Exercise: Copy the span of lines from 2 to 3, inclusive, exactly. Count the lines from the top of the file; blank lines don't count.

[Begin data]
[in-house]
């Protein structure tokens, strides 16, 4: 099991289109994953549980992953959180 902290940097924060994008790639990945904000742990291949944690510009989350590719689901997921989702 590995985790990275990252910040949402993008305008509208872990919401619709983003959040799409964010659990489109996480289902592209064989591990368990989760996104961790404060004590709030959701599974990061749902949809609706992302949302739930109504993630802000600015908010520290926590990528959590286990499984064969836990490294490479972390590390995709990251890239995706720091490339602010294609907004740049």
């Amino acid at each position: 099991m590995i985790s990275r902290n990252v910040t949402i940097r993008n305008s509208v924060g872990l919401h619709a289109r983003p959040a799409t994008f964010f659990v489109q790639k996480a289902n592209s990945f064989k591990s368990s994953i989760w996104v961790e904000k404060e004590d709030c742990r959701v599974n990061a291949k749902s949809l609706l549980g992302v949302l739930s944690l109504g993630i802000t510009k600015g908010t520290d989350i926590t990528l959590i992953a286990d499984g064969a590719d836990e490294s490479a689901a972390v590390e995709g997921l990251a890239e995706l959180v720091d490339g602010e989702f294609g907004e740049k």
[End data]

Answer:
């Protein structure tokens, strides 16, 4: 099991289109994953549980992953959180 902290940097924060994008790639990945904000742990291949944690510009989350590719689901997921989702 590995985790990275990252910040949402993008305008509208872990919401619709983003959040799409964010659990489109996480289902592209064989591990368990989760996104961790404060004590709030959701599974990061749902949809609706992302949302739930109504993630802000600015908010520290926590990528959590286990499984064969836990490294490479972390590390995709990251890239995706720091490339602010294609907004740049």
């Amino acid at each position: 099991m590995i985790s990275r902290n990252v910040t949402i940097r993008n305008s509208v924060g872990l919401h619709a289109r983003p959040a799409t994008f964010f659990v489109q790639k996480a289902n592209s990945f064989k591990s368990s994953i989760w996104v961790e904000k404060e004590d709030c742990r959701v599974n990061a291949k749902s949809l609706l549980g992302v949302l739930s944690l109504g993630i802000t510009k600015g908010t520290d989350i926590t990528l959590i992953a286990d499984g064969a590719d836990e490294s490479a689901a972390v590390e995709g997921l990251a890239e995706l959180v720091d490339g602010e989702f294609g907004e740049k």